David Mixner: Listen, the president can issue a stop-loss order today. They happen all the time. Say we’re fighting two wars, we need all our people, all discharges for homosexuality suspended until further notice. He’s commander in chief: he could keep them from being dismissed today.
If Obama had to live by (DADT) regulations, he couldn’t. He couldn’t mention Michelle, the girls. She couldn’t live at the White House, she would get no benefits, and he couldn’t have pictures of them at his desk.
Guernica: Usually, I’m on the side of those opposing stop-loss orders, which often stop discharges for hardship, or for conscientious objectors who realize they can’t stand holding a weapon another minute. But it’s intriguing to think of it as a tool for justice.
David Mixner : The people in uniform I talk to, they just want to serve without fear. For years now, gays and lesbians who are serving their country heroically in two wars—and even as a pacifist, I can’t deny their heroics—cannot say who they are. For women it is particularly brutal: many women are targeted for investigation under DADT, including straight women, because they refused the advances of a male soldier. The soldier then tells the command she must be gay, otherwise she wouldn’t have refused him. The policy is a tool of sexual harassment; I don’t know if people understand that.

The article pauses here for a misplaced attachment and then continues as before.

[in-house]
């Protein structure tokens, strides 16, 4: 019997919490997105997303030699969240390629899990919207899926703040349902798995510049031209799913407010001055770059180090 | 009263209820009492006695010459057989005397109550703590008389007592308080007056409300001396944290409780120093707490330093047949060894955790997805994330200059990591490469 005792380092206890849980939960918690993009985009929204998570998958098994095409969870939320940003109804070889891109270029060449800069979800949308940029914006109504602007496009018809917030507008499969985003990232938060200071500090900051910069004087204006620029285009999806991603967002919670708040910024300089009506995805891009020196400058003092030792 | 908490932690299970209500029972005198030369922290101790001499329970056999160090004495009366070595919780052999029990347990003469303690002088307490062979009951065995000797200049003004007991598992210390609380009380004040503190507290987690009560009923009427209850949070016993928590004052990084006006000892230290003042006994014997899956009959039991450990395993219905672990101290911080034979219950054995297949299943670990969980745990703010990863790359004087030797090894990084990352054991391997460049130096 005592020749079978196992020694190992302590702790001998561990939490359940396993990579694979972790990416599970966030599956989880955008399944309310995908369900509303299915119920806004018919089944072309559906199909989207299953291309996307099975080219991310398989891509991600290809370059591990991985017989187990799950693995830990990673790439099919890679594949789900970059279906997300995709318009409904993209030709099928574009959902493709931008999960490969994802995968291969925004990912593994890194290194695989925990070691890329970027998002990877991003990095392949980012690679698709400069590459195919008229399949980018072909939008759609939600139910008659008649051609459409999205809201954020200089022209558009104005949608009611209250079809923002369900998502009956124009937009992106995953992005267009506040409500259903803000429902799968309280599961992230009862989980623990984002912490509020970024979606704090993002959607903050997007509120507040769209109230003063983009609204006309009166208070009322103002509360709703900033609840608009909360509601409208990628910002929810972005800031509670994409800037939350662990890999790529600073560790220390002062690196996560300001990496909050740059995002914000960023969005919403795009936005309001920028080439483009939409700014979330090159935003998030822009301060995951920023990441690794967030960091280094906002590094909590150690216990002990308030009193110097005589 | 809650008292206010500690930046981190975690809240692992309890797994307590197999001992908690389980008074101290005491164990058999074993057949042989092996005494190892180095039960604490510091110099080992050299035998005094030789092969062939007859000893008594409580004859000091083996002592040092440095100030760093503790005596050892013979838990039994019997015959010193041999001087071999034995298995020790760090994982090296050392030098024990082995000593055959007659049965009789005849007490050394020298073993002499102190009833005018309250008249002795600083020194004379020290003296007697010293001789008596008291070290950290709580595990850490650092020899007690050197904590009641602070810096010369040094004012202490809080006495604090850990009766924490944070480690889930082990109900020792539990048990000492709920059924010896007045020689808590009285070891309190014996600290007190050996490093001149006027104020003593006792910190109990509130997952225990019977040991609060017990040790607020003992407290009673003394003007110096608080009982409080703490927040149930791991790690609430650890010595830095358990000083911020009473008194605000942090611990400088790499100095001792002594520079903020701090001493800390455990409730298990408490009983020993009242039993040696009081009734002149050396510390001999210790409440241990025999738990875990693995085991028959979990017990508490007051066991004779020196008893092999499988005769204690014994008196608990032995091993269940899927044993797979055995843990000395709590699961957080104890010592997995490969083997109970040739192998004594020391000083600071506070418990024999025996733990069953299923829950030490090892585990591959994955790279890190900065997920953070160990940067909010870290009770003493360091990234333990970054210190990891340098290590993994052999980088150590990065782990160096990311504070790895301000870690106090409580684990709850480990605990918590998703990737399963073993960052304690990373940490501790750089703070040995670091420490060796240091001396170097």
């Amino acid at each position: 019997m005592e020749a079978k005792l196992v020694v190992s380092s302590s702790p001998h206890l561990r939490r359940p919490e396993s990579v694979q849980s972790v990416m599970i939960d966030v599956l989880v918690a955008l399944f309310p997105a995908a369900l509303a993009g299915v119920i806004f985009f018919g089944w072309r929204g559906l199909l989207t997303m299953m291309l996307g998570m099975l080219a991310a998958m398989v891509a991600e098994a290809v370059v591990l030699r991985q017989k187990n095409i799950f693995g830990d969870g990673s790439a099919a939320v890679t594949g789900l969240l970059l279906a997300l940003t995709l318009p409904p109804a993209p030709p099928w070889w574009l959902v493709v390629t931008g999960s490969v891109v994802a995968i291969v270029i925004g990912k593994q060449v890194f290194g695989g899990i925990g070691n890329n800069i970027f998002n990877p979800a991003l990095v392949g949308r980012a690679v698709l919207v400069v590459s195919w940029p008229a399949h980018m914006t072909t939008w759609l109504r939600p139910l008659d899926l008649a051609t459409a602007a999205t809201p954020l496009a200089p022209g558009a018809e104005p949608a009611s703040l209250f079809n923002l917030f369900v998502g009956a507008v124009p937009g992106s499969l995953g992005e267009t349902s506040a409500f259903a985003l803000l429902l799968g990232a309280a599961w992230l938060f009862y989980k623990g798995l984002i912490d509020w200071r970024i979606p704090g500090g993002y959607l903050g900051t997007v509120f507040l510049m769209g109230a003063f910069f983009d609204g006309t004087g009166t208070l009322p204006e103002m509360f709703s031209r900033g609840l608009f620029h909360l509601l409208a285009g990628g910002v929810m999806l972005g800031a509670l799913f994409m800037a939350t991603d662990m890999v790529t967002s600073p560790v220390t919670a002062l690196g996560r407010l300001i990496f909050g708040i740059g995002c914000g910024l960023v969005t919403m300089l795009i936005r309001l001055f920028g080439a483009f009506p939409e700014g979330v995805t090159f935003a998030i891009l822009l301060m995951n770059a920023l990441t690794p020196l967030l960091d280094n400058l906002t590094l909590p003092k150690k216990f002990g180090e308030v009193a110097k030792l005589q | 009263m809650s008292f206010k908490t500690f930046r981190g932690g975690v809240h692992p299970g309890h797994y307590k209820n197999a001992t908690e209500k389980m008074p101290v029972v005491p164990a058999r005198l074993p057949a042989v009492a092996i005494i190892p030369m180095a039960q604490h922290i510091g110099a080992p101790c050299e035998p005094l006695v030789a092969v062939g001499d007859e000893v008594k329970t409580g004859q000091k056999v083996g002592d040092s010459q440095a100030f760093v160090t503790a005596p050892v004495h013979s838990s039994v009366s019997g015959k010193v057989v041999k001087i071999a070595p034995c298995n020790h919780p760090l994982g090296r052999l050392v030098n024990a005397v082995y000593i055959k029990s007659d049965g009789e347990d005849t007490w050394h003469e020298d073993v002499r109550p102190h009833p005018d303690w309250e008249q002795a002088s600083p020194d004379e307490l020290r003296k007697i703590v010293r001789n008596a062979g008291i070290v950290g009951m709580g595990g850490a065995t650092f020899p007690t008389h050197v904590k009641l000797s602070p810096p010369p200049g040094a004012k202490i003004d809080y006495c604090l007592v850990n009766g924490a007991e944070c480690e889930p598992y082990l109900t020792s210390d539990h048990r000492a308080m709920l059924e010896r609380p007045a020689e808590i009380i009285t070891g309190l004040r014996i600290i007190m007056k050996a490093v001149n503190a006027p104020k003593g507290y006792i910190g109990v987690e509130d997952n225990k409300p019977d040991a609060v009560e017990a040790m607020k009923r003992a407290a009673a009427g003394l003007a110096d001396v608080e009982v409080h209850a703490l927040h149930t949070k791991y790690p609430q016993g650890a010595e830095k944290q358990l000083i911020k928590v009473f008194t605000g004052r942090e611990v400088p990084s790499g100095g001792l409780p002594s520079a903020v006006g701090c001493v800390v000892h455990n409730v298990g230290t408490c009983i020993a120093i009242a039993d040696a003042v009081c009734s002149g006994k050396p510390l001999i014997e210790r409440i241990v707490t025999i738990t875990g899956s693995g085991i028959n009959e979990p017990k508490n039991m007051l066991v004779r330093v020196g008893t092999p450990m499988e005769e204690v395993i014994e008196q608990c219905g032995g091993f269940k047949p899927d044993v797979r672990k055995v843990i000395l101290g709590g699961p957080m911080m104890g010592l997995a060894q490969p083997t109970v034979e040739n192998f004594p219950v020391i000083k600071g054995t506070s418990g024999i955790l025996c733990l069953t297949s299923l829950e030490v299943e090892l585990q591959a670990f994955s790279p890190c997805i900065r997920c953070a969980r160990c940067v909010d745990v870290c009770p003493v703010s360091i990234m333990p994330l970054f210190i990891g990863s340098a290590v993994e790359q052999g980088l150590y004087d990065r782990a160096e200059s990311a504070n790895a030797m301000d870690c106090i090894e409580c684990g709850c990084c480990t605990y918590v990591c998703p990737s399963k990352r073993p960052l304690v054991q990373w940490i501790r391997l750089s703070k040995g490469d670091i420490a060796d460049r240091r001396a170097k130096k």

Even barring that kind of harassment, gay or lesbian servicemembers cannot get many of the benefits. They can’t get family leave. They can’t have base housing. If they mention a loved one, they might be discharged, at the discretion of the commander. If Obama had to live by those regulations, he couldn’t do it. The moment he left his family at the White House he couldn’t mention Michelle, he couldn’t mention the girls. She couldn’t live at the White House, she would get no benefits, and he couldn’t even have pictures of them at his desk. He can’t live that way. Why the hell does he think we can?
Guernica: When I heard about the study Gates said he wants to conduct, I thought about all the studies that came before, dating at least back to that 1957 Navy study they kept secret for twenty years because it could see no problem with gays serving openly.
David Mixner: What are they going to study now? Our patriotism? Our morality? [Are] they going to put our democratic rights to a poll in the military? It’s not as if we’re not there: we’re there already! It’s a question—as Mullen said—of integrity. And of decency.
Guernica: When you say “we’re there now,” meaning gays, you sound a little like a veteran, instead of a veteran pacifist. How do you define that word “pacifist”? In relation to your own growing up and more generally?